THE MOTHER OF ALL ITEMS
The latest trend among New Yorks gossip elite seems to be impending motherhood. Hot on the heels of Daily News columnist Joanna Molloys pregnancy comes word that The Posts Jeane MacIntosh is six months pregnant; the father is an Australian from Rupert Murdochs empire. Quips MacIntosh: Im spawning a hybrid tabloid warrior. MacIntoshs bundle of joy, a girl, is due at roughly the same time as Molloys baby, a boy, fueling speculation about a possible future dream team of dish. MacIntosh isnt the only Page Six alum with a new project on the way. The columns former writer and editor, Susan Mulcahy, has signed on as the new West Coast editor of Self. Ive done everything -- newspapers, the Internet, living in a trailer in Oregon, you name it, says Mulcahy, who founded the Internet gossip site Mr. Showbiz. Finally, Ive found a job that will pay me for going to yoga class.
CHARLIE ROSES 60 MINUTES LESSON
Never give a top banana second billing. When Mike Wallace was recently slated for the late slot of The Charlie Rose Show, he did some fast talking and got the segments switched. While Charlie Rose interviewed Henry Kissinger, Richard Holbrooke, Michael Bloomberg, and Barbara Franklin on the International Monetary Funds efforts to cope with Asias economic crisis, Wallace was listening in the green room. On the way into the studio to tape his segment -- a discussion of The Gay Metropolis with the books author, Charles Kaiser, and former mayor Ed Koch -- Wallace told Rose how boring the first panel had been. Well, Ive seen a lot of boring 60 Minutes segments, too, Rose jabbed back. When the segment was over, Wallace started needling his host again. All right, Wallace, said Rose. Just this once, Ill let you produce my show. Rose reshot his transitions and flipped the order for broadcast. Rose explains that hes got huge respect for Wallace: You just say, Dear God, please let me be like Mike is when Im 80.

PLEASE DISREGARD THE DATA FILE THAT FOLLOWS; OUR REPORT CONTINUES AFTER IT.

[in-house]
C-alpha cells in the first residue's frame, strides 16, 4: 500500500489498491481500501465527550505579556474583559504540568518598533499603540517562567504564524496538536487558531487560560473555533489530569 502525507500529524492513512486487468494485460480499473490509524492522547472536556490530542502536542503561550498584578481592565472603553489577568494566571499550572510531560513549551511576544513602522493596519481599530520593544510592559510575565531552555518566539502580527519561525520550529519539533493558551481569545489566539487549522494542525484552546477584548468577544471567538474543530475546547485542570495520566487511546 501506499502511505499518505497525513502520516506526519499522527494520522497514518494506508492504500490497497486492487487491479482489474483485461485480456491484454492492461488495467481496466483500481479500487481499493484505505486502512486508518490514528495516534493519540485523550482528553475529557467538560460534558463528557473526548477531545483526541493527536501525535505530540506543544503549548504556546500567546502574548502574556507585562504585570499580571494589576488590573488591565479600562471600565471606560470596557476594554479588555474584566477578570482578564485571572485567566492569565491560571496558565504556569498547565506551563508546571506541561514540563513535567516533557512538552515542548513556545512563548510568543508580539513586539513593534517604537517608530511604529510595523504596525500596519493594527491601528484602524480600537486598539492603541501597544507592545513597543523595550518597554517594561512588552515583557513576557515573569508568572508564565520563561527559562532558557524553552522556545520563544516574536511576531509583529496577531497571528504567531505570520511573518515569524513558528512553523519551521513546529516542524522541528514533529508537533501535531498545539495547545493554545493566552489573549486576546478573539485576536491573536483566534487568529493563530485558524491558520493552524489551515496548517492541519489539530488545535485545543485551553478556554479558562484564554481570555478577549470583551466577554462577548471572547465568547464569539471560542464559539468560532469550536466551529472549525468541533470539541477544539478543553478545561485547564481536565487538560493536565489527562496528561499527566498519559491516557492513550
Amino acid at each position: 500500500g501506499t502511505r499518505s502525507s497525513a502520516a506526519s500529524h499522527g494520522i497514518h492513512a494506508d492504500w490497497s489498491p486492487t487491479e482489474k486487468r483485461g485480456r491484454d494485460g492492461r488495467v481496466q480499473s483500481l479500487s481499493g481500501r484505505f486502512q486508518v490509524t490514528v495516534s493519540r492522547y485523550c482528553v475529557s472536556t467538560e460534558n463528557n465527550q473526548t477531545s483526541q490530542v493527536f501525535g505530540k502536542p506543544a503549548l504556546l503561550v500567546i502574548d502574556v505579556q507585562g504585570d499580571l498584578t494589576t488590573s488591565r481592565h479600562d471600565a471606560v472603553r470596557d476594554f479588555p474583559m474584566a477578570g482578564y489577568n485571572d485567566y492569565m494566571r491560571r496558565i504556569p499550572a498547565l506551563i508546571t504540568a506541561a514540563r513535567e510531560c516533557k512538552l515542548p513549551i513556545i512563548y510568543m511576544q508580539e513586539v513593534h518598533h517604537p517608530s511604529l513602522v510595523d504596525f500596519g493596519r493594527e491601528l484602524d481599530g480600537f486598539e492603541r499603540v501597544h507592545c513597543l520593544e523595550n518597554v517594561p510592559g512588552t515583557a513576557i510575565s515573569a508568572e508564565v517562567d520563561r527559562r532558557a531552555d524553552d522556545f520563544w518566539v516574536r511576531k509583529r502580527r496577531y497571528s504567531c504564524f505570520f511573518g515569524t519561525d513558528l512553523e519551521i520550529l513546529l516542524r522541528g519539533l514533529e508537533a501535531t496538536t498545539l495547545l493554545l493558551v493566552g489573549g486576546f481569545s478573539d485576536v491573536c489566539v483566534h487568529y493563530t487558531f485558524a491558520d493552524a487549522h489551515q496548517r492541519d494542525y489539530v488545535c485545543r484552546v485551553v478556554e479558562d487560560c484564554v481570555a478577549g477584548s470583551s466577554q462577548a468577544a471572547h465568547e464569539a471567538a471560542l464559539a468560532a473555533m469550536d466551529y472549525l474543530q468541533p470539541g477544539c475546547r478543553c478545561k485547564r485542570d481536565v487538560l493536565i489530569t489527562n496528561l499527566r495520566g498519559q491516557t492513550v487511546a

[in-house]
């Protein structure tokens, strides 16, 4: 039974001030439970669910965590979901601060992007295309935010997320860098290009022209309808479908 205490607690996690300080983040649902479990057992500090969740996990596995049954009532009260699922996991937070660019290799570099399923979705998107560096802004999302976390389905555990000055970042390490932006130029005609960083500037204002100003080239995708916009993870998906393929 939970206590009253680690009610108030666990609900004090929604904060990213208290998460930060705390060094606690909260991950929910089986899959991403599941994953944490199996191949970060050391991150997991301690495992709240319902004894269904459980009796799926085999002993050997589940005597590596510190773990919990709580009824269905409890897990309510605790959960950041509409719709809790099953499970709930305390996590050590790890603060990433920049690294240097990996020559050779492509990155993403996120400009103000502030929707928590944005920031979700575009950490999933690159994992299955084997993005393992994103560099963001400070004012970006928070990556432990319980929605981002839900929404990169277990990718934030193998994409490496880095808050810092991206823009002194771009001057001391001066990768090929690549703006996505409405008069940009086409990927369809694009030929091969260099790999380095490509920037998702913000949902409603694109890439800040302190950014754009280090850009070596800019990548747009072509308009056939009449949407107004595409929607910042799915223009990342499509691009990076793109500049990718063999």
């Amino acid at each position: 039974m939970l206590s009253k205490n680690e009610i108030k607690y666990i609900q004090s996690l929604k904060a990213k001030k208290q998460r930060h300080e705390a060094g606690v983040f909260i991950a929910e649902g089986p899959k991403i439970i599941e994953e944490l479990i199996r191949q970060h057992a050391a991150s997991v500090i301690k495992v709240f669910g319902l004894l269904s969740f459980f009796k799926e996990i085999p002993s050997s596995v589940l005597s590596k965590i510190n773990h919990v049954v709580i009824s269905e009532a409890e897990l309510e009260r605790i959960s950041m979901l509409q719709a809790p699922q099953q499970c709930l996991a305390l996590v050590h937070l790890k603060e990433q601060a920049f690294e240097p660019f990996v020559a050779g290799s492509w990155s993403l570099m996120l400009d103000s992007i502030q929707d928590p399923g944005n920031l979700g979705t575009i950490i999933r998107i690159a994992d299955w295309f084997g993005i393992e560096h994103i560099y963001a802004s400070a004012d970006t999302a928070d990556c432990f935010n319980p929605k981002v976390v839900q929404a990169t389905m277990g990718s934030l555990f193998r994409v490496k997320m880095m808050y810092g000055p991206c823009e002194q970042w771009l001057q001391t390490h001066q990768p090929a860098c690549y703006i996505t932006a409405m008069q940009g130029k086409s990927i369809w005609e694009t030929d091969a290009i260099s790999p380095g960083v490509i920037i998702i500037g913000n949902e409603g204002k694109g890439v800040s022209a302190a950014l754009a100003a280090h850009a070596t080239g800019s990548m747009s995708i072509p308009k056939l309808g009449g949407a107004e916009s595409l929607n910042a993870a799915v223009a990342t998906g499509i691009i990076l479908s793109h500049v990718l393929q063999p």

DOUGLAS HAS HAD ONE TOO MANY
The martini-swilling crowd at the Royalton was in for more than the usual rubbernecking when Eric Douglas, troubled brother of Michael Douglas, was caught up in a fracas in the hotels chic Vodka Bar. When Eric arrived at the hotel a few weeks back to meet his attorney, Allan F. Friedman, a bartender ran over and, according to Douglas, violently attacked the actor. Both of us were completely sober, Friedman insists. But this guy grabbed Eric, shook him, and started shouting these accusations -- that Eric always caused trouble and was no good -- and told Eric to step outside with him. Douglas refused and took a seat. Says Friedman, It made me cry. Honestly, I was driven to tears. After the incident, Douglas and Friedman wrote to the Royaltons proprietor, Ian Schrager, denouncing this mans behavior and demanding a retraction of his accusations. Friedman says he then received an anonymous phone call, giving me the address of the bartender, and telling me to get that bastard. While Douglas hasnt resorted to street justice just yet, his patience is wearing thin. Between bartenders and airline hostesses -- enoughs enough, he protests. Im really sick and tired of being punted like a football. A spokeswoman for Schrager pointed out that any complaints would automatically be directed to Brian McNally, the bars owner. McNally said he had no knowledge of the incident.
Additional reporting by Kate Coyne and Emily Spilko.